Many cell types are sensitive to mechanical signals that are produced either by application of exogenous force to their surfaces, or by the resistance that their surroundings place on forces generated by the cells themselves. Cell morphology, motility, proliferation, and protein expression all change in response to substrate stiffness. Changing the elastic moduli of substrates alters the formation of focal adhesions, the assembly of actin filaments into bundles, and the stability of intermediate filaments. The range of stiffness over which different primary cell types respond can vary over a wide range and generally reflects the elastic modulus of the tissue from which these cells were isolated. Mechanosensing depends on the type of adhesion receptor by which the cell binds, and therefore on both the molecular composition of the extracellular matrix and the nature of its link to the cytoskeleton. Many cell types can alter their own stiffness to match that of the substrate to which they adhere. The maximal elastic modulus that cells such as fibroblasts can attain is similar to that of crosslinked actin networks at the concentrations in the cell cortex. The precise mechanisms of mechanosensing are not well defined, but they presumably require an elastic connection between cell and substrate, mediated by transmembrane proteins. The viscoelastic properties of different extracellular matrices and cytoskeletal elements strongly influence the response of cells to mechanical signals, and the unusual non-linear elasticity of many biopolymer gels, characterized by strain-stiffening, leads to novel mechanisms by which cells alter their stiffness by engagement of molecular motors that produce internal stresses. Cell cortical elasticity is dominated by cytoskeletal polymer networks and can be modulated by internal tension. Simultaneous control of substrate stiffness and adhesive patterns suggests that stiffness sensing occurs on a length scale much larger than single molecular

  9. Reducing environmental risk associated with laboratory decommissioning and property transfer.

    Science.gov (United States)

    Dufault, R; Abelquist, E; Crooks, S; Demers, D; DiBerardinis, L; Franklin, T; Horowitz, M; Petullo, C; Sturchio, G

    2000-12-01

    The need for more or less space is a common laboratory problem. Solutions may include renovating existing space, leaving or demolishing old space, or acquiring new space or property for building. All of these options carry potential environmental risk. Such risk can be the result of activities related to the laboratory facility or property (e.g., asbestos, underground storage tanks, lead paint), or the research associated with it (e.g., radioactive, microbiological, and chemical contamination). Regardless of the option chosen to solve the space problem, the potential environmental risk must be mitigated and the laboratory space and/or property must be decommissioned or rendered safe prior to any renovation, demolition, or property transfer activities. Not mitigating the environmental risk through a decommissioning process can incur significant financial liability for any costs associated with future decommissioning cleanup activities. Out of necessity, a functioning system, environmental due diligence auditing, has evolved over time to assess environmental risk and reduce associated financial liability. This system involves a 4-phase approach to identify, document, manage, and clean up areas of environmental concern or liability, including contamination. Environmental due diligence auditing includes a) historical site assessment, b) characterization assessment, c) remedial effort and d) final status survey. General practice standards from the American Society for Testing and Materials are available for conducting the first two phases. However, standards have not yet been developed for conducting the third and final phases of the environmental due diligence auditing process. Individuals involved in laboratory decommissioning work in the biomedical research industry consider this a key weakness.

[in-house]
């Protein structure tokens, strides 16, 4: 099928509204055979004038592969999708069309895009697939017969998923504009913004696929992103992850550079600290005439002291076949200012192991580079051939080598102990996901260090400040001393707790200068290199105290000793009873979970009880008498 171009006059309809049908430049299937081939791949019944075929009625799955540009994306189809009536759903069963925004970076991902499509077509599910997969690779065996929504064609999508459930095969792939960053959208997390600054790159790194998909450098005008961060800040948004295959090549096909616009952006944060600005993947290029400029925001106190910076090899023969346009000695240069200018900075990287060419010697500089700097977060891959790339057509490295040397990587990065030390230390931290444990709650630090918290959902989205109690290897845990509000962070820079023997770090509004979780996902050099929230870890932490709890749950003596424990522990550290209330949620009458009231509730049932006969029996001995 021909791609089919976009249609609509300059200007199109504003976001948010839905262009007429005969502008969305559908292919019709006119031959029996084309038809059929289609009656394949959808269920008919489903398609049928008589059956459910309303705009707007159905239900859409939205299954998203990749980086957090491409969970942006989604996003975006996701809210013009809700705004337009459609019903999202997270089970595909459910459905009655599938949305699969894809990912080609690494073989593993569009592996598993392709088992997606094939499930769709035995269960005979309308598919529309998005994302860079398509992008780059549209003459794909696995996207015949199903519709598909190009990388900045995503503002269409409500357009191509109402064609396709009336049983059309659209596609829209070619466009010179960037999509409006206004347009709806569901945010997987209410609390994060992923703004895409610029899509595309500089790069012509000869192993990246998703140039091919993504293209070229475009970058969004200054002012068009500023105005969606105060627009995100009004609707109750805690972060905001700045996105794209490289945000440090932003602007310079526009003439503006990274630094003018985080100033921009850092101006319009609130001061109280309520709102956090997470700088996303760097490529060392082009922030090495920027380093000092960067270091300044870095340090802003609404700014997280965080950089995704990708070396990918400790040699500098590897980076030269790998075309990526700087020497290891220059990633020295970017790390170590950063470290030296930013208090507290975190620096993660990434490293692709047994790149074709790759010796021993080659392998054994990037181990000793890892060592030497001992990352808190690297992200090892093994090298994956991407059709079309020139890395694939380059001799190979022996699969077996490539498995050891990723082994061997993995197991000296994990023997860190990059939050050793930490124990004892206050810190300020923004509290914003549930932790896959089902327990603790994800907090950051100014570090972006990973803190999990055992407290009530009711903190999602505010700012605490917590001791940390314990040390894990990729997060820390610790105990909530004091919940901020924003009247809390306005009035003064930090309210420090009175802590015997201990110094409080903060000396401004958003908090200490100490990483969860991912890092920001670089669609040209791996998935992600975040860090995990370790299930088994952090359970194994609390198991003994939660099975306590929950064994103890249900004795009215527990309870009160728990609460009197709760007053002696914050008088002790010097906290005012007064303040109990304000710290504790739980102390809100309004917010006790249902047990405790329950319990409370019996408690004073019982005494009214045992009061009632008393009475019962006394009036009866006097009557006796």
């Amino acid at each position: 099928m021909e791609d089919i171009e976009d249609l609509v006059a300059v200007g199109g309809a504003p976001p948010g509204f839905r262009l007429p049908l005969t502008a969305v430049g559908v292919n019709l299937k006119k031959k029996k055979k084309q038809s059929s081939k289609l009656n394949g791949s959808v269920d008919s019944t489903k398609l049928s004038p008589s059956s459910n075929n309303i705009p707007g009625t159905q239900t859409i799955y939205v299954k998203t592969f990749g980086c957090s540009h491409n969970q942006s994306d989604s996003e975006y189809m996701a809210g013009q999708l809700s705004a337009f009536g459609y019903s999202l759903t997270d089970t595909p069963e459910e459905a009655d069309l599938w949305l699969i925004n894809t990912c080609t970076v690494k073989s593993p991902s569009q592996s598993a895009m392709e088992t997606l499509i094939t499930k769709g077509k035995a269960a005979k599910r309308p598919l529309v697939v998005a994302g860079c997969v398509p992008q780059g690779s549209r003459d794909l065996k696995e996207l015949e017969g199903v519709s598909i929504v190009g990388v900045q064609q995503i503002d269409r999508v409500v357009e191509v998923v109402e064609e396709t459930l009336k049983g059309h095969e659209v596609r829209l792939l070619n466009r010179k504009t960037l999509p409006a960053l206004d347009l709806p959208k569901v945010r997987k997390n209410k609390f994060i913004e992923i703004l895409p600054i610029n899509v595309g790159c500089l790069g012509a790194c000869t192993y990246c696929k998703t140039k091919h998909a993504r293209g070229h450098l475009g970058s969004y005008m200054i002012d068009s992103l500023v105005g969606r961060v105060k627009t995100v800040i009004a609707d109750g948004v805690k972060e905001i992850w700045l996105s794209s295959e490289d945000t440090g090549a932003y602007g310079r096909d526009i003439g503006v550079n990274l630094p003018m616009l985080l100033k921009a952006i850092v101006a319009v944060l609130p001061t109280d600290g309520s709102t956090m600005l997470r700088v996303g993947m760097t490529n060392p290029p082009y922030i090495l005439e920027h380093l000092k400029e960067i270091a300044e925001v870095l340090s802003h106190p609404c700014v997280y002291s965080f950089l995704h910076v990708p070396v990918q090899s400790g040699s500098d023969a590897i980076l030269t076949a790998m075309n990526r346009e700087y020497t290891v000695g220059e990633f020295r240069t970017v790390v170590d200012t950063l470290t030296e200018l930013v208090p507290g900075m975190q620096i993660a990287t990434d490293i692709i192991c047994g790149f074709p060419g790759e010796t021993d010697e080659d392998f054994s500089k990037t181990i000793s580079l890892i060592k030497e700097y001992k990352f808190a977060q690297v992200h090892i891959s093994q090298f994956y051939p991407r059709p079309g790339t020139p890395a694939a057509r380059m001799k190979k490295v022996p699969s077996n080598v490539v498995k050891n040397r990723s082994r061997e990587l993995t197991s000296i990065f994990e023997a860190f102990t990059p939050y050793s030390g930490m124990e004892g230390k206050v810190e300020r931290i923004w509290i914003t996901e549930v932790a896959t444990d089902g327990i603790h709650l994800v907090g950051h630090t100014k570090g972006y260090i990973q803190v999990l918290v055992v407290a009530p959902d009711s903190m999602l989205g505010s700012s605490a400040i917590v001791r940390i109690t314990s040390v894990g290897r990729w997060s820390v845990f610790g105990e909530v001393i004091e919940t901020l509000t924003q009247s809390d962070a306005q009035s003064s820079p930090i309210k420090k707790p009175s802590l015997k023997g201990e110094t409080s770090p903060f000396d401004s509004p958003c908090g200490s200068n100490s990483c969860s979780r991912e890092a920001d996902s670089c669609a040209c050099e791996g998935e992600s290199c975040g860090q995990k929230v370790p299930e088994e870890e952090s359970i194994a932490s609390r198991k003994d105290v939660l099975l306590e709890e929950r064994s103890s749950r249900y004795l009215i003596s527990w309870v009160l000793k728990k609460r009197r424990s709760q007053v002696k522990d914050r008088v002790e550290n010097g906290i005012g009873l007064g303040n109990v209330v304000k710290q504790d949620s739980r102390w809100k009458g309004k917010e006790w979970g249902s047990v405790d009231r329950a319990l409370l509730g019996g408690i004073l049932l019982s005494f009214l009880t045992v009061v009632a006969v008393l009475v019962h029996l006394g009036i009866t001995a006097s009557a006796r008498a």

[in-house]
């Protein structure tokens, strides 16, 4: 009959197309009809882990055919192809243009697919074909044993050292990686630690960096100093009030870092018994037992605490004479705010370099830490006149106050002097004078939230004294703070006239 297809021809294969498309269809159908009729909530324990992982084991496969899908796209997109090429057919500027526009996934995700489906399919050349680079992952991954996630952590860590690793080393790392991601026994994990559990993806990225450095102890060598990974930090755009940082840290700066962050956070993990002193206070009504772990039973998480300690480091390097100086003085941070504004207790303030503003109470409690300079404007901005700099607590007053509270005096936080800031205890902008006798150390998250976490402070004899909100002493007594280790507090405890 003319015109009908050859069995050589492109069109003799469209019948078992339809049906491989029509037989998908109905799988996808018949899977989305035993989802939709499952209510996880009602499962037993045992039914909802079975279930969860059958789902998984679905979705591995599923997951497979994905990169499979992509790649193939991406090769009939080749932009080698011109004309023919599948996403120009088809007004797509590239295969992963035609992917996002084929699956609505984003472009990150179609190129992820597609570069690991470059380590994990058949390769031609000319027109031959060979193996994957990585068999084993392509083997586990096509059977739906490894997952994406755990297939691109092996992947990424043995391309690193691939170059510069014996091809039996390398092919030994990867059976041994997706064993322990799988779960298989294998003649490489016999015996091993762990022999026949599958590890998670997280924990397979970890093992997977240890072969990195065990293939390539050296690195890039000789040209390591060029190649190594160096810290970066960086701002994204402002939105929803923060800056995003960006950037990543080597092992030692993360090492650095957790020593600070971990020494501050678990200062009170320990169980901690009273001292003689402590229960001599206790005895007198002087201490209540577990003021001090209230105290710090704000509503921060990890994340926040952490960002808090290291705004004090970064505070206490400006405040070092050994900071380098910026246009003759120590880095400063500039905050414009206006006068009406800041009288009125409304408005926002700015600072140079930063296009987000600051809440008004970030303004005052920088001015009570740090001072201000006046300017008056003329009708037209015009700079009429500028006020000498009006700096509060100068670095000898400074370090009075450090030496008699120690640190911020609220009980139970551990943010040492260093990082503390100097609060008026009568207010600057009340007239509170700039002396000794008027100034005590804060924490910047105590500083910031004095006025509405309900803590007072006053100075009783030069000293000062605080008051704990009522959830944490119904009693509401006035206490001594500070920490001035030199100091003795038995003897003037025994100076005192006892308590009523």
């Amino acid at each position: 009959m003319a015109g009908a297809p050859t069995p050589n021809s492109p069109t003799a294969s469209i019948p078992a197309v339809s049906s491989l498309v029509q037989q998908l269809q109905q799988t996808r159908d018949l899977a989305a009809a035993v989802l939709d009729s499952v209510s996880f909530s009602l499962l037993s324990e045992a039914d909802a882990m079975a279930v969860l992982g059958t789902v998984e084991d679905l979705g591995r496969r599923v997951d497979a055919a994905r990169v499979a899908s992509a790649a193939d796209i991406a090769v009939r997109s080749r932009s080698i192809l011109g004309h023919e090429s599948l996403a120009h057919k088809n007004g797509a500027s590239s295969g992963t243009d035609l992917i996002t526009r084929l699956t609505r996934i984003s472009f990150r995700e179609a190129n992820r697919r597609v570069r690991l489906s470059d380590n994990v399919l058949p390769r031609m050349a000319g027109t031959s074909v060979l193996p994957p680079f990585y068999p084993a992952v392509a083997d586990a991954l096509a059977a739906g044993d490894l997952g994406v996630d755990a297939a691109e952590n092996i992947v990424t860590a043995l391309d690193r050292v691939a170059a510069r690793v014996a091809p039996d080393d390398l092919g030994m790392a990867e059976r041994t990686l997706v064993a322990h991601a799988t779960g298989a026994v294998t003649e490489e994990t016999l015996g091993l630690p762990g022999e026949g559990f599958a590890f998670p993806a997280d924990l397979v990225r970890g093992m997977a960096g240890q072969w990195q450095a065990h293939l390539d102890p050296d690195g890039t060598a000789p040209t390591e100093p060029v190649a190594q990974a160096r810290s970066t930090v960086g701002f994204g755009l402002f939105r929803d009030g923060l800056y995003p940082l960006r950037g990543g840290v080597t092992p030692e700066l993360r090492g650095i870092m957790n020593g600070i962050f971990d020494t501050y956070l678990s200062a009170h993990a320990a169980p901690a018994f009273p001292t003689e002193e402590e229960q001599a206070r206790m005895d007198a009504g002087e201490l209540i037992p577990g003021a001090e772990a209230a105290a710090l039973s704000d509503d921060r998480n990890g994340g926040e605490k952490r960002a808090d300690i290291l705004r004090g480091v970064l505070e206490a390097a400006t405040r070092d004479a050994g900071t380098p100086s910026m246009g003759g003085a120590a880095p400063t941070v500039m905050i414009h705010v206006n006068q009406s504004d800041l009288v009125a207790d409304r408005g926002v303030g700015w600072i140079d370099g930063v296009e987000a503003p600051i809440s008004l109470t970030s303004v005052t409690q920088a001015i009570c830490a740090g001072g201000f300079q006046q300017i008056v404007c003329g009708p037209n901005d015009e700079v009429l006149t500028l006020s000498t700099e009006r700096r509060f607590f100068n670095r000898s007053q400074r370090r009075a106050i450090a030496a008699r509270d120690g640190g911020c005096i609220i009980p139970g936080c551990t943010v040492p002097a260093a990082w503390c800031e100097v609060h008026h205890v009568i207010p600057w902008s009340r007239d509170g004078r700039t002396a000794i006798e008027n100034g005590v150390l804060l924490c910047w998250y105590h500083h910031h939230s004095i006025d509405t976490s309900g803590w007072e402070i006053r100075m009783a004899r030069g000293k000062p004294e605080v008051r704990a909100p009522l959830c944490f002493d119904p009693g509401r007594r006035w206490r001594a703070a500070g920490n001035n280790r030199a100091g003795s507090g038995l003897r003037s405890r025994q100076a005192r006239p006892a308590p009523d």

10. Tracking the Spatial Fate of PCDD/F Emissions from a Cement Plant by Using Lichens as Environmental Biomonitors.

    Science.gov (United States)

    Augusto, Sofia; Pinho, Pedro; Santos, Artur; Botelho, Maria João; Palma-Oliveira, José; Branquinho, Cristina

    2016-03-01

    In an area with multiple sources of air pollution, it is difficult to evaluate the spatial impact of a minor source. Here, we describe the use of lichens to track minor sources of air pollution. The method was tested by transplanting lichens from a background area to the vicinity of a cement manufacturing plant that uses alternative fuel and is located in a Natural Park in an area surrounded by other important sources of pollution. After 7 months of exposure, the lichens were collected and analyzed for 17 PCDD/F congeners. The PCDD/F profiles of the exposed lichens were dominated by TCDF (50%) and OCDD (38%), which matched the profile of the emissions from the cement plant. The similarity in the profiles was greatest for lichens located northeast of the plant (i.e., in the direction of the prevailing winds during the study period), allowing us to evaluate the spatial impact of this source. The best match was found for sites located on the tops of mountains whose slopes faced the cement plant. Some of the sites with highest influence of the cement plant were the ones with the highest concentrations, whereas others were not. Thus, our newly developed lichen-based method provides a tool for tracking the spatial fate of industrially emitted PCDD/Fs regardless of their concentrations. The results showed that the method can be used to validate deposition models for PCDD/F industrial emissions in sites with several sources and characterized by complex orography.